Colorado Rockies (49-37)
Los Angeles Angels (43-45)

CNN thinks the Rockies had a rough second half of June. After looking like one of the league’s dominant teams in the season’s first two months, Colorado went 0-8 from June 21-29, losing ground to the Dodgers and D-Backs in that time. They still look like a contender, but by giving up 76 runs in that stretch they proved their pitching still has some question marks. As for the Angels, well, they’re below .500, but they’ve kept their head above water while Mike Trout was on the mend. He’s started rehabbing, which means the Angels could still have a puncher’s chance when he returns. All in all, that’s not so shabby.

Panic Level 3: Hello Darkness My Old Friend

St. Louis Cardinals (40-43)
Baltimore Orioles (40-43)

Seattle Mariners (41-44)
Texas Rangers (40-44)

Miami Marlins (37-45)
Pittsburgh Pirates (38-46)

The first four teams here all had legitimate reasons to believe they’d be contenders this season. They’re not officially dead yet, but they’re getting close. The Cardinals lack impact talent, the Orioles set a record for pitching futility, the Mariners are starring in their own Final Destination installment, and the Rangers have a Northeast Division II school bullpen. Odds are one of these teams will find a way to claw their way up to Panic Level 2 by August, while the other three might fall even further.

As for the Marlins and the Pirates, well, it’s been evident for a while now that they’re not going anywhere this season. Miami has a rotation to match Texas’ bullpen and the Pirates are somehow still the most disappointing Pirates-related show in town this summer. The time to panic has come and gone for these bottom-10 squads.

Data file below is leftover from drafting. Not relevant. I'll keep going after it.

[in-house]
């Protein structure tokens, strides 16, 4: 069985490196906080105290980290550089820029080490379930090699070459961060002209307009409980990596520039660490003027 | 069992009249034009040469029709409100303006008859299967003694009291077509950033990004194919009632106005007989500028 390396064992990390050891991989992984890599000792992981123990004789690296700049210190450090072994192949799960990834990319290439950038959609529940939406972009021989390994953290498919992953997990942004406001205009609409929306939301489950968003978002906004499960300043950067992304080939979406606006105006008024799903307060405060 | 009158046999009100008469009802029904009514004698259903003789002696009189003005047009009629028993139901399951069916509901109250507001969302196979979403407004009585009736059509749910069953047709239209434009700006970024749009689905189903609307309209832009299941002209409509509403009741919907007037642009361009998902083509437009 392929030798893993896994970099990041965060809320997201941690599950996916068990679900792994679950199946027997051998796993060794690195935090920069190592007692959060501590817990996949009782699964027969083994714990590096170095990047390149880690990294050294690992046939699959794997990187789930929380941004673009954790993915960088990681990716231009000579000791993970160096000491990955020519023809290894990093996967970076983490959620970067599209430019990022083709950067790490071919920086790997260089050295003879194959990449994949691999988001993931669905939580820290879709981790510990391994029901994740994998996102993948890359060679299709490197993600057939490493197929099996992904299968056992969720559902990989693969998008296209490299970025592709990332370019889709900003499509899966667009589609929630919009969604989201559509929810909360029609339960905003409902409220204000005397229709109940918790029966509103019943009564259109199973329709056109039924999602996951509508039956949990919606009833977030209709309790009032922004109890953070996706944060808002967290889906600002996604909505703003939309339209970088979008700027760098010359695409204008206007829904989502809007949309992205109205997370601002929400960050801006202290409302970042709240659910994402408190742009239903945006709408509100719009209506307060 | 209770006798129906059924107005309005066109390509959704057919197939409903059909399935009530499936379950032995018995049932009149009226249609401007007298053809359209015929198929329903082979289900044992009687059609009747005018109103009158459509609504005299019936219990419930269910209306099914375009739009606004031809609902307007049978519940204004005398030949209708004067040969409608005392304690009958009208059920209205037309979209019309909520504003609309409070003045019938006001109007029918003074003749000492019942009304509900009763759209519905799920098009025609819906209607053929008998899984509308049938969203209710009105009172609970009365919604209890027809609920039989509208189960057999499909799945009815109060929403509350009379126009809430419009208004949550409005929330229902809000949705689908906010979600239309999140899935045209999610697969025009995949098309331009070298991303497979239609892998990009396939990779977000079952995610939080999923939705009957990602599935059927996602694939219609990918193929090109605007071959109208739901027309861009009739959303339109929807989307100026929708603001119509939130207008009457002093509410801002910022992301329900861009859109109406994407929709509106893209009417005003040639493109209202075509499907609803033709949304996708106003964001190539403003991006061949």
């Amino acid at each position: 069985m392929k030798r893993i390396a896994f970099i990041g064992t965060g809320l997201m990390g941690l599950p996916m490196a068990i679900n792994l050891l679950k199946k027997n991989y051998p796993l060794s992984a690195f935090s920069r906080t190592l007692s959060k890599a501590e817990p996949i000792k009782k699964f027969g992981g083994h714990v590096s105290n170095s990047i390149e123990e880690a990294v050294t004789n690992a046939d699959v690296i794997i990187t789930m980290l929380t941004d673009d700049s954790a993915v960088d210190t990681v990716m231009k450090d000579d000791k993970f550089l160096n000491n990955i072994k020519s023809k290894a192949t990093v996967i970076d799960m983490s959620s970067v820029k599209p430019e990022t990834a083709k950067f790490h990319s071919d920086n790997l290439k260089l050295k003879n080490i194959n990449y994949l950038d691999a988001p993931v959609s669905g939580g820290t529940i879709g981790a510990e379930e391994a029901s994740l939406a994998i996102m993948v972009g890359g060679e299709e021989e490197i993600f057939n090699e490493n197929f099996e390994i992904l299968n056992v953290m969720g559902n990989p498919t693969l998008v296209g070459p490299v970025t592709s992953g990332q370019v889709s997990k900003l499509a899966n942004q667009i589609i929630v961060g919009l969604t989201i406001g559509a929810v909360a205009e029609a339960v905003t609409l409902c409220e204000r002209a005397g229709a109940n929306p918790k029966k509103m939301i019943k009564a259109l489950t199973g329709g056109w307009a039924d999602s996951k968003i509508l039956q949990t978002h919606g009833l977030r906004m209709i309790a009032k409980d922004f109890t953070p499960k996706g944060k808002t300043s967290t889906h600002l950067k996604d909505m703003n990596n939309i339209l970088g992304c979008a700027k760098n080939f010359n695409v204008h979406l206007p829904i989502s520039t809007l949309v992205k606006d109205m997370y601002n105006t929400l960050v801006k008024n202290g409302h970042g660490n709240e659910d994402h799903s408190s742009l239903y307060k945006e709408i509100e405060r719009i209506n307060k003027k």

Panic Level 4: This Is Fine Dog

New York Mets (38-45)
Detroit Tigers (37-45)
Toronto Blue Jays (38-45)

San Francisco Giants (33-52)
Philadelphia Phillies (28-54)

Oh yeah, this is the good stuff. The Mets have done well to remain even remotely relevant, but their injuries and Washington’s dominance are likely going to prove too much to overcome. Detroit has star power but a shallower roster than the cast of Mean Girls. The Blue Jays flirted with .500 for a few weeks, but .500 stopped responding to their texts and unfriended them on Facebook, too. Expect the Tigers to sell in the coming weeks. Expect the Mets and Blue Jays to remain frustratingly stagnant.

The Giants are a tire fire, but let’s give them credit for being consistently bad from the start and not stringing their fans along. As for the Phillies … we discussed this last time. Philadelphia’s “worst team in the league” years were supposed to have come and gone. Instead, they’re the only squad that’s yet to break the 30-win mark. Perhaps the Nick Williams call-up will usher in a younger, more fun squad in the second half, but for now, they’re just terrible.

Panic Level 4B: This Is Fine Goat

Chicago Cubs (41-42)

You asked for it, Cubs fans. You got it. After the last installment of the Panic Index, I heard from Cubs fans about how panic was in full swing when their team was 25-26. But the Cubs had so much talent and the Brewers were so narrowly ahead in the NL Central that I stuck to my guns and kept them at Panic Level 2.

Not so this time. Not so. The Cubs are still a .500 team at the halfway point, and while there’s still time for them to overtake Milwaukee, that outcome isn’t a given. Maybe it’s a playoff hangover. Maybe it’s because the Cubs rest their players. Maybe, just maybe, it’s because Cubs’ starters have a 4.52 ERA. Regardless of what you think is causing the Cubs’ slide, the time to start worrying is now.*

*I still think the Cubs will be fine.